BACKGROUND: Following a mild traumatic brain injury (TBI) event, the secondary brain injury that persists after the initial blow to the head consists of excitotoxicity, decreased cerebral glucose levels, oxidant injury, mitochondrial dysfunction, inflammation, and neuronal cell death. To date, there are no effective interventions used at decreasing secondary brain injury after mild TBI. METHODS: In this study, male mice were treated with either placebo or resveratrol (100 mg/kg) at 5 minutes and 12 hours after mild TBI. The mice were injured using the controlled cortical impact device. In this closed-head model, a midline incision was made to access the skull and the impactor tip was aligned on the sagittal suture midway between the bregma and lambda sutures. The mice were injured at a depth of 2.0 mm, velocity of 4 m/s, and a delay time of 100 milliseconds. At 72 hours following injury, the animals were intracardially perfused with 0.9% saline followed by 10% phosphate-buffered formalin. The whole brain was removed, sliced, and stained for microglial activation (Iba1). In addition, using the enzyme-linked immunosorbent assay, tissue levels of interleukin 6 (IL-6) and IL-12 were measured in the cerebral cortex and hippocampus. RESULTS: In this study, we found that in the placebo treatment group, there was a significant increase in Iba1 staining in the brain. The levels of microglial activation was reduced by resveratrol in the cerebral cortex (p < 0.001), corpus callosum (p < 0.001), and dentate gyrus (p < 0.005) brain regions after mild TBI. In addition to Iba1, resveratrol decreased the brain levels of IL-6 (p < 0.0001) and IL-12 (p < 0.004), which were observed in the hippocampus of the placebo group. In our model, no increase of IL-6 or IL-12 was observed in the cerebral cortex following TBI. CONCLUSION: Resveratrol given acutely after TBI results in a decrease in neuroinflammation. These results suggest that resveratrol may be beneficial in reducing secondary brain injury after experiencing a mild TBI.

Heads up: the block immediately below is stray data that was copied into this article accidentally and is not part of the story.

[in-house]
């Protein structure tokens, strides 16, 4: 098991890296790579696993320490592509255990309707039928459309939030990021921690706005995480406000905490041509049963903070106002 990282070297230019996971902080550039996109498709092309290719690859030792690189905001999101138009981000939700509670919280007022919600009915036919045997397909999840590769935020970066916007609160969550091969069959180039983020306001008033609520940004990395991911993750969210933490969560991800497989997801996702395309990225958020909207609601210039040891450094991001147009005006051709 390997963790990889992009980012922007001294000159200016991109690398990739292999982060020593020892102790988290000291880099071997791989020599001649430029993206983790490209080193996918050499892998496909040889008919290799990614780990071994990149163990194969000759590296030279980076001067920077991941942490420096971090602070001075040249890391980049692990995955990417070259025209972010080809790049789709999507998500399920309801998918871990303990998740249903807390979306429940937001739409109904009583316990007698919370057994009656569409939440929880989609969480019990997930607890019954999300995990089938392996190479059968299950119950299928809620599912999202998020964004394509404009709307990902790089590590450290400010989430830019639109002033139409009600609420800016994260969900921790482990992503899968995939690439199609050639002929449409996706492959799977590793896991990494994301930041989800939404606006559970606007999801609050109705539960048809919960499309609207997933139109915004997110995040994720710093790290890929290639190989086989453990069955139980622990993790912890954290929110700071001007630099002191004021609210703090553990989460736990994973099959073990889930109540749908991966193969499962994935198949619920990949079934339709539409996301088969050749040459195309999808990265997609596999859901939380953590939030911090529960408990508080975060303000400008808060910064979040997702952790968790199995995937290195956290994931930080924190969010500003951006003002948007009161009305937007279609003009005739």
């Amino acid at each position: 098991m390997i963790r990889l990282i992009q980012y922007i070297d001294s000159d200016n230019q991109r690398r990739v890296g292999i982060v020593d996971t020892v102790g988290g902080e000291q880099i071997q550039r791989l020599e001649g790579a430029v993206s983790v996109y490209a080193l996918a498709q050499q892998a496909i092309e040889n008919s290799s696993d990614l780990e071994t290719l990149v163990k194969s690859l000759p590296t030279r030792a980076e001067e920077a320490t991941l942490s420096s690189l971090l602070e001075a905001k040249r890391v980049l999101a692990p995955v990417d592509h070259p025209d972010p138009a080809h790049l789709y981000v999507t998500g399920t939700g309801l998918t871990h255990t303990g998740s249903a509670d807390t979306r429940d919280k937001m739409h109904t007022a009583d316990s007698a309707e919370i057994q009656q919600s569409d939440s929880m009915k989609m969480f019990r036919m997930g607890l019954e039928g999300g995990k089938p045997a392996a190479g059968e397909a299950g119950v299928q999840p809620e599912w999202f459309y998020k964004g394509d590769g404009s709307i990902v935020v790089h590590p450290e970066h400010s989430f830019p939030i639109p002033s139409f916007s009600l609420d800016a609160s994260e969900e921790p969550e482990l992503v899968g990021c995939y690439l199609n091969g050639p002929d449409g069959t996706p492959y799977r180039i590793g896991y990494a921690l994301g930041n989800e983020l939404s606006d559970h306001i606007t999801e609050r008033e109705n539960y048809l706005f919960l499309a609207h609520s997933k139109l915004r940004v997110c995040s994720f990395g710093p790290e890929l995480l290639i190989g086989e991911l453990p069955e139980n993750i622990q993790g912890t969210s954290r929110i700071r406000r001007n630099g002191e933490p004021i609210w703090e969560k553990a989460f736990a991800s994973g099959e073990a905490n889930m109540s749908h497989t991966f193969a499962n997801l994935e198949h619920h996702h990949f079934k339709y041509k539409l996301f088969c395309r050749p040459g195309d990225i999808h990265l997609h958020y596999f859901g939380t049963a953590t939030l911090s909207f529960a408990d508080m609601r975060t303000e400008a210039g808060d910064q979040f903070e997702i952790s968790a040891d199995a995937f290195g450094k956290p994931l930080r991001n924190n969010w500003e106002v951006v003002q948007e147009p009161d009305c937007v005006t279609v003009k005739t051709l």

ASJC Scopus subject areas
- Critical Care and Intensive Care Medicine